NV Krug Grande Cuvée x 6, Champagne
Armit Tasting Note
Arguably one of the fi nest NVs being produced these days, the Grande Cuvée is the ultimate Champagne and the perfect manifestation of the blender?s art. A highly intricate and complexblend of 10...Read More
Notes & Scores
Armit Tasting Note
Arguably one of the fi nest NVs being produced these days, the Grande Cuvée is the ultimate Champagne and the perfect manifestation of the blender?s art. A highly intricate and complexblend of 10 different vintages from 25 different appellations, this is deservedly the flagship wine of this famous house and therefore, arguably for the entire region. Magnificent.
Bright gold color. Impressively complex nose displays an intriguing bouquet of pit fruit, smoked meat, floral and mineral scents. Rich poached pear and floral honey flavors coat the palate and are braced by dusty minerals and succulent herbs. Blends energy and depth smoothly, becoming more powerful on the finish, which leaves behind strong notes of apricot pit and brown spices. I found this wine to be richer than the last two releases under this label, which will no doubt come as good news for long-time fans of this singular multi-vintage blend.
The NV Brut Grand Cuvee offers up attractive suggestions of pears, quince, spice, brioche and minerals. As is often the case here, the Grand Cuvee reveals notable elegance and finesse. The use of reserve wines in the blend gives this wine an unusual level of complexity. Readers should expect a fair amount of bottle variation, something I myself have encountered with some frequency over the years. Some bottles can be fantastic, others less so. Although the Grand Cuvee is a good introduction to the Krug house style I find it increasingly difficult to get excited about this wine. Anticipated maturity: 2008-2011. My visit to Krug in November was illuminating, as I spent several hours tasting through a number of 2008 vins claires and reserve wines with Director of the Maison Olivier Krug and Director of OEnology Eric Lebel. Although Krug ages its young wines exclusively in French oak barrels, these wines were remarkably pure and transparent; suggesting that much of the signature Krug toastiness may come from the extended period the wines spend on their lees rather than from the oak. Over the yeas many of the most monumental, mind-bending Champagnes I have had have emerged from these cellars in Reims. Krug boasts an extraordinarily rich history along with a superb track record. In a recent tasting that included most, if not all, of the top 1996s, the Krug Vintage and Clos du Mesnil were at the very top of the pack. Along with making profound wines, under the direction of the charming Olivier Krug this venerable estate has pushed the boundaries on pricing to levels never seen before. The newest wine from Krug is the 100% Pinot Noir Clos d?Ambonnay. Sadly, that wine is priced for billionaires, not mortals. Krug does not provide disgorgement dates for its wines, something which is a serious shortcoming considering the lofty prices these bottles fetch. The corks are stamped with a code which can be traced back to a disgorgement lot and date, but that will be of little use to consumers once bottles are opened. It would be great to see Krug take a leadership position among the region?s grands marques and add disgorgement dates to its labels.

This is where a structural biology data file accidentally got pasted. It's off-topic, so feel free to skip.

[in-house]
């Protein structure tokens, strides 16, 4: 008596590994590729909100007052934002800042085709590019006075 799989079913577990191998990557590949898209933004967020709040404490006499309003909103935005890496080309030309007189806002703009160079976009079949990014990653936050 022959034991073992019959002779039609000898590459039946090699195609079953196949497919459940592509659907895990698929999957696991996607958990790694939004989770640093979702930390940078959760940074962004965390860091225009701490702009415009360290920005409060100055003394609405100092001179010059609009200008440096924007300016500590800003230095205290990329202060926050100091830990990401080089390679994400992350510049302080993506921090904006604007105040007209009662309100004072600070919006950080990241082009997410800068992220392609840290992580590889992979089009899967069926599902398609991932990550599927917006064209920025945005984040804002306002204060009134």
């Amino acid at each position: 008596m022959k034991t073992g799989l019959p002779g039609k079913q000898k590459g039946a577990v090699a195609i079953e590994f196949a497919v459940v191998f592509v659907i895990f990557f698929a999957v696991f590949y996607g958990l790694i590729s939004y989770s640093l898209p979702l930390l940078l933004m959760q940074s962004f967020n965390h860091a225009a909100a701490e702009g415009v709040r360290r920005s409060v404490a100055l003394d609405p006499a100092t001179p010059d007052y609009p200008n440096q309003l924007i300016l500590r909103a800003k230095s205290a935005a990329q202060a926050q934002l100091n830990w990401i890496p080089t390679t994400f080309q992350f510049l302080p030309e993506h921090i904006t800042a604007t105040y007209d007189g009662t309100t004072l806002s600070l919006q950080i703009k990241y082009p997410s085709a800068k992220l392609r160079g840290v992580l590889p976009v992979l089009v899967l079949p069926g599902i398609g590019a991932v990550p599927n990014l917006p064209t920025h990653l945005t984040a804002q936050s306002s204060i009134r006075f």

A complex, refined Champagne, with vanilla, coconut, lemon and mineral aromas and flavors. Fresh and elegant, yet deep and persistent, evoking whole-grain toast. This dovetails nicely on the lingering finish. Drink now through 2012.
It is said that a champagne bottle is popped open every second of the day somewhere in the world! But the great expansion of sales and brands has brought with it its own problems. For as global a brand as Champagne is, the very region which gives it its name and supply of grapes is under pressure and the industry is, controversially, promoting an expansion of its vineyard areas to meet the expected demand of the next 20 years.
The last 20 years has seen unprecedented growth in export sales, led by the UK along with mergers and acquisitions of brands and estates by the big Champagne houses. Whilst auspicious brands as Dom Pérignon, Krug, Pol Roger and Louis Roederer's Cristal rightly command attention and respect, the very essence and spirit still remains with the growers and the quality of the vineyards.
As important as the big name brands will continue to be, Champagne domaines, such as Pierre Gimonnet epitomise the spirit and, above all, future for this region. It is worth remembering that there are over 300 villages and defined vineyard areas in Champagne but only 51 of these command Premier or Grand Cru status.
Such is the paucity of supply of the finest grapes and this constraint remains constant. No wonder, as the very name conjures up an immediate sense of celebration and joie de vivree, an image which the Champagne industry has promoted brilliantly for over a hundred years.